Photograph courtesy Visit Bloomington, La Fleur Photography
The 1979 award-winning flick Breaking Away took Bloomington’s love for bicycles to the big screen, and it wasn’t all Hollywood hype. This picturesque college town—dubbed B-town by locals—has long been a cycling mecca, and that’s not all. An eclectic community nestled in the rolling hills of southern Indiana, it boasts topnotch bars, eateries and culture, too. If you need a reason to visit, come for the legendary Little 500 bike race at Indiana University’s Bill Armstrong Stadium (April 20 & 21), or hit the town anytime for a weekend getaway, driving roughly 130 miles of scenic country roads (I-74 to Indiana Route 46) to get there. Required listening for the two-and-a-half hour ride: feel-good jams from native Hoosier John Mellencamp, who has a home just outside town, and the indie rock stylings of Murder by Death, formed in Bloomington.
The Little 500
Founded in 1951 by Howdy Wilcox Jr., then-director of the Indiana University Student Foundation (IUSF), the Little 500 is the largest collegiate bike race in the country. Thirty-three four-person teams of amateur student riders compete, pedaling their hearts out relay-style for 200 laps (men) or 100 laps (women) on a quarter-mile cinder track.
The catch: Teams share identical single-speed bikes, handing off the bike as a runner would the baton. This official rule levels the playing field and raises the stakes. One fall, bad exchange, or distraction can undo months of training for the big win. Cheer on five-year reigning champs the Cutters—named after the fictional townie team in Breaking Away—root for an up-and-coming team, or applaud the collective spirit and determination of the entire pack. And feel good about it, too; proceeds from the event fund scholarships for working students.
Knock back handcrafted pints at Upland Brewing Company (uplandbeer.com), peddler of house-brewed ales, lagers and sours, and pub grub with gourmet sensibility, like beer-infused mustards and locally sourced beef and buffalo burgers. Or sample artisan brews at Finch’s Brasserie (finchsbrasserie.com), featuring an extensive draught and bottle selection and Mediterranean-influenced menu.
For homegrown refinement, dine on Indiana-proud offerings—and peruse the killer wine list—at Restaurant Tallent (restauranttallent.com), where old-world technique meets Midwestern ingredients. Finish the night with panache at The Rail (facebook.com/therail.bloomington), an au courant lounge slinging pre-Prohibition craft cocktails and small plates until 3 a.m. Just down the street, its rowdier sister joint House Bar (facebook.com/housebar.bloomington) serves $1 PBRs every night. Then there’s Nick’s English Hut (nicksenglishhut.com), the quintessential college watering hole. Opened in 1927, it’s brimming with IU paraphernalia, high-spirited students and alums and one dynamite Stromboli sandwich.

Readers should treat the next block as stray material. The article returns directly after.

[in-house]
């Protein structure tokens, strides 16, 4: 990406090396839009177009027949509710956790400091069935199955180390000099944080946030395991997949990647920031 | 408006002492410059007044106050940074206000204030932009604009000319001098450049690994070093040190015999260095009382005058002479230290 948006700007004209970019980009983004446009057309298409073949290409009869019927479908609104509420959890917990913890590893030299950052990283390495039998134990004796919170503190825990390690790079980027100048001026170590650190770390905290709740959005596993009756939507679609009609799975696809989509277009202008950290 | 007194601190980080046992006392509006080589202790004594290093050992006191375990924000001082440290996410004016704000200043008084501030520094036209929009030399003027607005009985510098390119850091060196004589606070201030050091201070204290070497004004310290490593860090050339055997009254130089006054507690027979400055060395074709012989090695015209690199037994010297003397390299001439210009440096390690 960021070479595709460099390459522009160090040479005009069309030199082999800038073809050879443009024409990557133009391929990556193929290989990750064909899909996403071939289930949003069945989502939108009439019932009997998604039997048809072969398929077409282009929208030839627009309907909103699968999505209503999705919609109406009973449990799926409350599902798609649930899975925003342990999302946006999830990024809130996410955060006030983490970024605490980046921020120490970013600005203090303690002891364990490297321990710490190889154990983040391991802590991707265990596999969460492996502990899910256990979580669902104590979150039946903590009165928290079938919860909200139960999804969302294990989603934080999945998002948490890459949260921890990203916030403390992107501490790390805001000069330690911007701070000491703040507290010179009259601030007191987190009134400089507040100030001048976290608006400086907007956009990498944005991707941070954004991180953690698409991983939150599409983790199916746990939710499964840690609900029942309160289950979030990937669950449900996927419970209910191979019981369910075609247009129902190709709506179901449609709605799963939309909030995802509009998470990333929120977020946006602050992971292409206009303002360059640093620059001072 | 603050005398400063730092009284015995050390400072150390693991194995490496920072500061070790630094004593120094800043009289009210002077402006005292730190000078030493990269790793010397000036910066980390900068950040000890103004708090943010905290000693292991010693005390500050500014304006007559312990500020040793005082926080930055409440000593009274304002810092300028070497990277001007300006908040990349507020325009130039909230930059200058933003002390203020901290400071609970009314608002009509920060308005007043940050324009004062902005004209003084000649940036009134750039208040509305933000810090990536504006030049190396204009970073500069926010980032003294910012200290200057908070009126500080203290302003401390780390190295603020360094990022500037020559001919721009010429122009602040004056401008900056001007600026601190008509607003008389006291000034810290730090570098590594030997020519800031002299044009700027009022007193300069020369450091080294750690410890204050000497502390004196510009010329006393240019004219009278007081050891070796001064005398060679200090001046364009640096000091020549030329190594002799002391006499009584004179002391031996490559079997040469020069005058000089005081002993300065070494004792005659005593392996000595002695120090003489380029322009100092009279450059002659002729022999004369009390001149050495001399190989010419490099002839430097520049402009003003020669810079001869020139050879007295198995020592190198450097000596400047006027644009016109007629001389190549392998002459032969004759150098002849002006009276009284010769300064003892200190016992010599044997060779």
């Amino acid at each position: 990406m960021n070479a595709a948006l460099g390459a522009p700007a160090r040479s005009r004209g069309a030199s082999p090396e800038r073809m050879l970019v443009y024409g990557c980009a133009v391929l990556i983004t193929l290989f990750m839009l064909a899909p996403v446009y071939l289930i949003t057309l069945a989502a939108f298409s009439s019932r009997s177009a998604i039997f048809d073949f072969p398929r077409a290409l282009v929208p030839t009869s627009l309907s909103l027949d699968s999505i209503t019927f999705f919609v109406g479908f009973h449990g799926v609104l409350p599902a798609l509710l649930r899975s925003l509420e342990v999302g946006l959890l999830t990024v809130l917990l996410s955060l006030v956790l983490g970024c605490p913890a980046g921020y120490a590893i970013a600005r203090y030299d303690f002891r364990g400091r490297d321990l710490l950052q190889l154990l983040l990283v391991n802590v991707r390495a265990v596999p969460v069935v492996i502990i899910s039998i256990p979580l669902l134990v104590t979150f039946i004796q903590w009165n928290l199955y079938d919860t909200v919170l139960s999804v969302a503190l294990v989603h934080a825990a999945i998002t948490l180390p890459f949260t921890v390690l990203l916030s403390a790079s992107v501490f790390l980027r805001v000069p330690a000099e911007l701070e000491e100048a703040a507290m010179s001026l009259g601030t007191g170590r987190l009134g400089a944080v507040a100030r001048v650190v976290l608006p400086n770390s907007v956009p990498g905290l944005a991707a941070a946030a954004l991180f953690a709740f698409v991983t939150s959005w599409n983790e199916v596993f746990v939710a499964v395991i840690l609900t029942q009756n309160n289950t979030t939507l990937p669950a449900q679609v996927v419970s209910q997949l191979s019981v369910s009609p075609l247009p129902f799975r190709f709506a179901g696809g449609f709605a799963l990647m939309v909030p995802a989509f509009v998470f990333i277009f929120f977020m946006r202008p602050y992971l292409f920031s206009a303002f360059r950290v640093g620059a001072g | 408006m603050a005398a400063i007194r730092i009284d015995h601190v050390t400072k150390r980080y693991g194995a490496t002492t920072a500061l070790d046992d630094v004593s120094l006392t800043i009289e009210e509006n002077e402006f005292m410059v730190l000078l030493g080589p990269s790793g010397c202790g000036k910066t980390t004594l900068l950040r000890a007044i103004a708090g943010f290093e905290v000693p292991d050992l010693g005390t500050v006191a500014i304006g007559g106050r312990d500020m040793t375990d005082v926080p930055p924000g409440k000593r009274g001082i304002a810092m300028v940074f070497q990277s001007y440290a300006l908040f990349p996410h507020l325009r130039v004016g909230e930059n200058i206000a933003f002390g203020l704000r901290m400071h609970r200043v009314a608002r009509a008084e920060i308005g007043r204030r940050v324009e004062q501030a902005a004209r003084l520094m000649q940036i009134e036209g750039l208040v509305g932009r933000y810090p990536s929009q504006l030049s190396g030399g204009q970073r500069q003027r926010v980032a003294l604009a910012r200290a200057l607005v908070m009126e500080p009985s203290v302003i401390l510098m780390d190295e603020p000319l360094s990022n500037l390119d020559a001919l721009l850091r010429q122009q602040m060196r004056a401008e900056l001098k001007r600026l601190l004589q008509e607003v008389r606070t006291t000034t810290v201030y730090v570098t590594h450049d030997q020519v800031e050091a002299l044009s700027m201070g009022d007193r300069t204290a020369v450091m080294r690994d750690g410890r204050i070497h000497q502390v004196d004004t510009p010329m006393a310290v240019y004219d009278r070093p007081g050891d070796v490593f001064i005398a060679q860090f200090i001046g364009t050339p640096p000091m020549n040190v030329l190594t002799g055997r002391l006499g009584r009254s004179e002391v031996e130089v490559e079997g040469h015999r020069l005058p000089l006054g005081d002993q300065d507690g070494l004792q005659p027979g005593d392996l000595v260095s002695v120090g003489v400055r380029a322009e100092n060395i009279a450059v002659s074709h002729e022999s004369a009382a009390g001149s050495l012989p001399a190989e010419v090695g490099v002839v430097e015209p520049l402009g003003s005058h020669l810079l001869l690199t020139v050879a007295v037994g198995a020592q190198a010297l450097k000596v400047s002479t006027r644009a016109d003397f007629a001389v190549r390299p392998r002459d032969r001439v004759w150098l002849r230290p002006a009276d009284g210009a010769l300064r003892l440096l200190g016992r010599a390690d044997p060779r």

Tour de Bloomington
Can’t make the race? Stroll—or bike—the Bloomington Entertainment & Arts District (BEAD) year-round, exploring some 60 blocks of restaurants, specialty shops and galleries. Stop off to admire the Buskirk-Chumley Theater, built in 1922 in Mission Revival Style as a silent movie house. These days, it operates as a performing arts center, hosting upwards of 200 events each year.
Wander north on Kirkwood Avenue and you hit campus, its entrance marked by the architectural prowess of the gothic Sample Gates. Through them rests the Old Crescent, the oldest part of campus, where the brick and limestone buildings are guaranteed to make you nostalgic for your own college days on the quad, whatever your alma mater.
Five miles away, the Tibetan Mongolian Buddhist Cultural Center, founded by the Dalai Lama’s late brother, offers quieter contemplation. And northeast of the football stadium lies Griffy Lake Nature Preserve, featuring 1,200 acres of sprawling wildlife, with marked trails and a 109-acre lake for fishing, canoeing, and kayaking.
Charming B&Bs dot the Bloomington landscape, like the 12-room Showers Inn downtown, featuring two rehabbed homes that pair neoclassical aesthetics with modern amenities ($179–$239 per night. 430 N. Washington St., 812-334-9000, showersinn.com). Five minutes south, Southern Comfort Bed & Breakfast offers country-chic lodging in a turn-of-the-century cottage ($69–$162.50 per night, 6065 E. State Rd. 46, 812-339-4344, southerncomfortbandb.com). And like most Big Ten campuses, you can catch some shuteye at any number of upscale and bargain chain hotels.
Fuel for the Road
Before you take off on the way home, brunch at the quirky Runcible Spoon Café (runciblespoonrestaurant.com), beloved by locals for its whimsical vibe, all-day breakfast and fresh coffee, roasted on site since 1976. When in doubt, order the corned beef hash and an Irish mimosa, an oddball but delish mix of orange juice, champagne, and Guinness. Uptown Café (the-uptown.com), another neighborhood hotspot, does mornings with Creole soul—think Andouille omelets and cornmeal pancakes—while FARMbloomington (farm-bloomington.com)brings seasonal bounty to the table. For an afternoon bite, stop by The Laughing Planet Café (thelaughingplanetcafe.com), a colorful eatery dishing up California-style burritos and house-made veggie burgers packed with local produce, or grab a gourmet slice and old-fashioned cola from nationally acclaimed Mother Bear’s Pizza (motherbearspizza.com).
Originally published in the April 2012 issue